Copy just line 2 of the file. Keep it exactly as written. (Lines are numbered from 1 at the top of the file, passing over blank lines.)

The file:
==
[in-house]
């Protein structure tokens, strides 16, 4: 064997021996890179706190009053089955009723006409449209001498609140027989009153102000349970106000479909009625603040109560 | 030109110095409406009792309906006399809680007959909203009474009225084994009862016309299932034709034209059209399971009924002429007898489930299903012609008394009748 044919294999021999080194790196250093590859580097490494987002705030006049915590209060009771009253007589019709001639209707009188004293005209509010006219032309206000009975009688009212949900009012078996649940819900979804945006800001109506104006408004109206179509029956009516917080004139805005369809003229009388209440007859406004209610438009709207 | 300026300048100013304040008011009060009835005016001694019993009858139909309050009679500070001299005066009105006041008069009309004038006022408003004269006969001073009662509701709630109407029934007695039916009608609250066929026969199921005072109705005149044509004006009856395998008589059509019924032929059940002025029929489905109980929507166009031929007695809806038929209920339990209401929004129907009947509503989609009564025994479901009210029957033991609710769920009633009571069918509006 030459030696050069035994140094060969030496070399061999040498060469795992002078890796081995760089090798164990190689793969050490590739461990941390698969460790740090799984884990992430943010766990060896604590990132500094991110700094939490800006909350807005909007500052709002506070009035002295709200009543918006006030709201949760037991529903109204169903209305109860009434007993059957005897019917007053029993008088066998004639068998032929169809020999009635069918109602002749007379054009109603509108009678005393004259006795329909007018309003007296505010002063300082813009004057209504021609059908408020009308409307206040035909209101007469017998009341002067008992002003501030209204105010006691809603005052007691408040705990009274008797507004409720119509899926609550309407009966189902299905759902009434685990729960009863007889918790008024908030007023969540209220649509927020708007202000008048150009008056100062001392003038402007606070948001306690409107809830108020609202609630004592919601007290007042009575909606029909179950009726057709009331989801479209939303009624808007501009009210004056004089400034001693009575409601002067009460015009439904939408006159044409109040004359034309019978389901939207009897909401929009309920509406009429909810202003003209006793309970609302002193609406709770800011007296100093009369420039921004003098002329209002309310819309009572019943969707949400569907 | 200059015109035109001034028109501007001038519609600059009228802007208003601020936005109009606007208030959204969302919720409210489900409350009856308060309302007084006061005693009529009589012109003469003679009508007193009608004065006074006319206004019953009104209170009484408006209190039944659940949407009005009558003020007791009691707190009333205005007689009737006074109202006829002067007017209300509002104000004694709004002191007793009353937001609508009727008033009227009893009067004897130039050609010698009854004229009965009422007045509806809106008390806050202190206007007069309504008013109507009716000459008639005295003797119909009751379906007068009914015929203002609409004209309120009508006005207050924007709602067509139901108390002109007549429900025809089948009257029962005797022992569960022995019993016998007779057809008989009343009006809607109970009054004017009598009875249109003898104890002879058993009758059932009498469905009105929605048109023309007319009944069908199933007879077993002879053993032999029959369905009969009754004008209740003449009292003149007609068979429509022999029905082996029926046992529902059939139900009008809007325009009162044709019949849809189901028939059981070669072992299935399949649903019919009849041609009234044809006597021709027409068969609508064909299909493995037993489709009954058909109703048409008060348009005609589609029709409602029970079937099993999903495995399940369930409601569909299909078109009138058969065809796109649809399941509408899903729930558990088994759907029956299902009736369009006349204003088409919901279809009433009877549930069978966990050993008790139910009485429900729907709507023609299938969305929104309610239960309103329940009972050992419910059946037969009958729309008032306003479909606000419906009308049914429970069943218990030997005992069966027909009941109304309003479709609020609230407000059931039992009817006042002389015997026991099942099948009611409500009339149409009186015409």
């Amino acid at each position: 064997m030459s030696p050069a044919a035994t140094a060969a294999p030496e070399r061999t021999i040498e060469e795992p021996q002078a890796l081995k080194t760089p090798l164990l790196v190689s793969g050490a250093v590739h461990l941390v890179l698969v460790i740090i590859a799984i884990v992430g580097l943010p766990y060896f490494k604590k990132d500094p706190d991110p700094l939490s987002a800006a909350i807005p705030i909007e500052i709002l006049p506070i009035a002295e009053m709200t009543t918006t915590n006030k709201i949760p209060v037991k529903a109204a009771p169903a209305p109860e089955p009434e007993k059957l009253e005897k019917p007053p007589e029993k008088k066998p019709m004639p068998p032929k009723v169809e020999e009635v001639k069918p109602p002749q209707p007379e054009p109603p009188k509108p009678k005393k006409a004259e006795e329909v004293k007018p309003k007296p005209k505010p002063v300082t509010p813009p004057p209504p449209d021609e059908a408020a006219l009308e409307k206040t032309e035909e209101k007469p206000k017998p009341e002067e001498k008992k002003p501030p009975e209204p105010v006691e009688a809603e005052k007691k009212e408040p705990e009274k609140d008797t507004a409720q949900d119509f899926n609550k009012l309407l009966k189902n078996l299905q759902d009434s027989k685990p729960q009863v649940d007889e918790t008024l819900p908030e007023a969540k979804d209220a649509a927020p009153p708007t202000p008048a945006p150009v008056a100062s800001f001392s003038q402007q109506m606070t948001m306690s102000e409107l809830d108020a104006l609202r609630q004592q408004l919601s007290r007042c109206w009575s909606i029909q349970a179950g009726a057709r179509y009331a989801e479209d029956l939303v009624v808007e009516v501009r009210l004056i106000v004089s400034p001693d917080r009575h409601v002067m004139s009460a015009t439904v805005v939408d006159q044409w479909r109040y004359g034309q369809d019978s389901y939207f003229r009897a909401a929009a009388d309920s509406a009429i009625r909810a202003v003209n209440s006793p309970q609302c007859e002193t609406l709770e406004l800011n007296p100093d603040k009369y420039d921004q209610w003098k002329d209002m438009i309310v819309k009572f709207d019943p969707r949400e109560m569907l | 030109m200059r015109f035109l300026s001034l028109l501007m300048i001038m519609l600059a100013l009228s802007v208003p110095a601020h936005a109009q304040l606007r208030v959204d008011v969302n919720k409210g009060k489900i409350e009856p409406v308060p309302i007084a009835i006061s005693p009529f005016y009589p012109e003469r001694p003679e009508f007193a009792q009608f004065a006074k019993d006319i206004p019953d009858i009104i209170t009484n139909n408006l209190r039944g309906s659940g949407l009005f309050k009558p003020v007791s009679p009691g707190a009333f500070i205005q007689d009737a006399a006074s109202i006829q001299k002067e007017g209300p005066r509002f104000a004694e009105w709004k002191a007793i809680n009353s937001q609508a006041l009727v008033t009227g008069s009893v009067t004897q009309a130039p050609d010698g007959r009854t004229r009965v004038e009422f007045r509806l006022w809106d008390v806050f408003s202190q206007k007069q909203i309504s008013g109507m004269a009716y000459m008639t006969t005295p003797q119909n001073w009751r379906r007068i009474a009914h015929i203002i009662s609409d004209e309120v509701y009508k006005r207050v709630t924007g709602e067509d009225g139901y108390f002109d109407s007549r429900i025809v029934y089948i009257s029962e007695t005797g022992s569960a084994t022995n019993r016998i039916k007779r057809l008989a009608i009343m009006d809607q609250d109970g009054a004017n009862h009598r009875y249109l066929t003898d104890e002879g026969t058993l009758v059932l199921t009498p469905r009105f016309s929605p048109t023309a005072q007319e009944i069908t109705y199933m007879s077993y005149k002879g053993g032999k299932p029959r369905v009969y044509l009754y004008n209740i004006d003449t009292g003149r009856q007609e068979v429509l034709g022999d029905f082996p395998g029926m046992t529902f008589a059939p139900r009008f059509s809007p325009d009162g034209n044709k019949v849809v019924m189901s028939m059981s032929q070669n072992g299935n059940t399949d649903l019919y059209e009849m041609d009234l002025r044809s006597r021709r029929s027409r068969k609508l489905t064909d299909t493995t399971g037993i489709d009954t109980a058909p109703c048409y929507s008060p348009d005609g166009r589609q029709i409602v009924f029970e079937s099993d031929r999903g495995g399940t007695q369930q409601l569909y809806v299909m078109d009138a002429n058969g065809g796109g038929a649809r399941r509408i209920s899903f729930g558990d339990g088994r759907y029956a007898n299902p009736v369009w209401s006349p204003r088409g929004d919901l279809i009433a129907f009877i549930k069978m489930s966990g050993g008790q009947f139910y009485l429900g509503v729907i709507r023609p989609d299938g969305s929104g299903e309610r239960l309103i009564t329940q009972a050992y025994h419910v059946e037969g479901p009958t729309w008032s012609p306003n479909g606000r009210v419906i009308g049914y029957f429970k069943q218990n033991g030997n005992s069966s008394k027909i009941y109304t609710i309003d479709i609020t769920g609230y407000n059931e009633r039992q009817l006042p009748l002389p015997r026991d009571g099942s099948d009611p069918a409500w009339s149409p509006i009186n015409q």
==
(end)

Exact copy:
């Protein structure tokens, strides 16, 4: 064997021996890179706190009053089955009723006409449209001498609140027989009153102000349970106000479909009625603040109560 | 030109110095409406009792309906006399809680007959909203009474009225084994009862016309299932034709034209059209399971009924002429007898489930299903012609008394009748 044919294999021999080194790196250093590859580097490494987002705030006049915590209060009771009253007589019709001639209707009188004293005209509010006219032309206000009975009688009212949900009012078996649940819900979804945006800001109506104006408004109206179509029956009516917080004139805005369809003229009388209440007859406004209610438009709207 | 300026300048100013304040008011009060009835005016001694019993009858139909309050009679500070001299005066009105006041008069009309004038006022408003004269006969001073009662509701709630109407029934007695039916009608609250066929026969199921005072109705005149044509004006009856395998008589059509019924032929059940002025029929489905109980929507166009031929007695809806038929209920339990209401929004129907009947509503989609009564025994479901009210029957033991609710769920009633009571069918509006 030459030696050069035994140094060969030496070399061999040498060469795992002078890796081995760089090798164990190689793969050490590739461990941390698969460790740090799984884990992430943010766990060896604590990132500094991110700094939490800006909350807005909007500052709002506070009035002295709200009543918006006030709201949760037991529903109204169903209305109860009434007993059957005897019917007053029993008088066998004639068998032929169809020999009635069918109602002749007379054009109603509108009678005393004259006795329909007018309003007296505010002063300082813009004057209504021609059908408020009308409307206040035909209101007469017998009341002067008992002003501030209204105010006691809603005052007691408040705990009274008797507004409720119509899926609550309407009966189902299905759902009434685990729960009863007889918790008024908030007023969540209220649509927020708007202000008048150009008056100062001392003038402007606070948001306690409107809830108020609202609630004592919601007290007042009575909606029909179950009726057709009331989801479209939303009624808007501009009210004056004089400034001693009575409601002067009460015009439904939408006159044409109040004359034309019978389901939207009897909401929009309920509406009429909810202003003209006793309970609302002193609406709770800011007296100093009369420039921004003098002329209002309310819309009572019943969707949400569907 | 200059015109035109001034028109501007001038519609600059009228802007208003601020936005109009606007208030959204969302919720409210489900409350009856308060309302007084006061005693009529009589012109003469003679009508007193009608004065006074006319206004019953009104209170009484408006209190039944659940949407009005009558003020007791009691707190009333205005007689009737006074109202006829002067007017209300509002104000004694709004002191007793009353937001609508009727008033009227009893009067004897130039050609010698009854004229009965009422007045509806809106008390806050202190206007007069309504008013109507009716000459008639005295003797119909009751379906007068009914015929203002609409004209309120009508006005207050924007709602067509139901108390002109007549429900025809089948009257029962005797022992569960022995019993016998007779057809008989009343009006809607109970009054004017009598009875249109003898104890002879058993009758059932009498469905009105929605048109023309007319009944069908199933007879077993002879053993032999029959369905009969009754004008209740003449009292003149007609068979429509022999029905082996029926046992529902059939139900009008809007325009009162044709019949849809189901028939059981070669072992299935399949649903019919009849041609009234044809006597021709027409068969609508064909299909493995037993489709009954058909109703048409008060348009005609589609029709409602029970079937099993999903495995399940369930409601569909299909078109009138058969065809796109649809399941509408899903729930558990088994759907029956299902009736369009006349204003088409919901279809009433009877549930069978966990050993008790139910009485429900729907709507023609299938969305929104309610239960309103329940009972050992419910059946037969009958729309008032306003479909606000419906009308049914429970069943218990030997005992069966027909009941109304309003479709609020609230407000059931039992009817006042002389015997026991099942099948009611409500009339149409009186015409």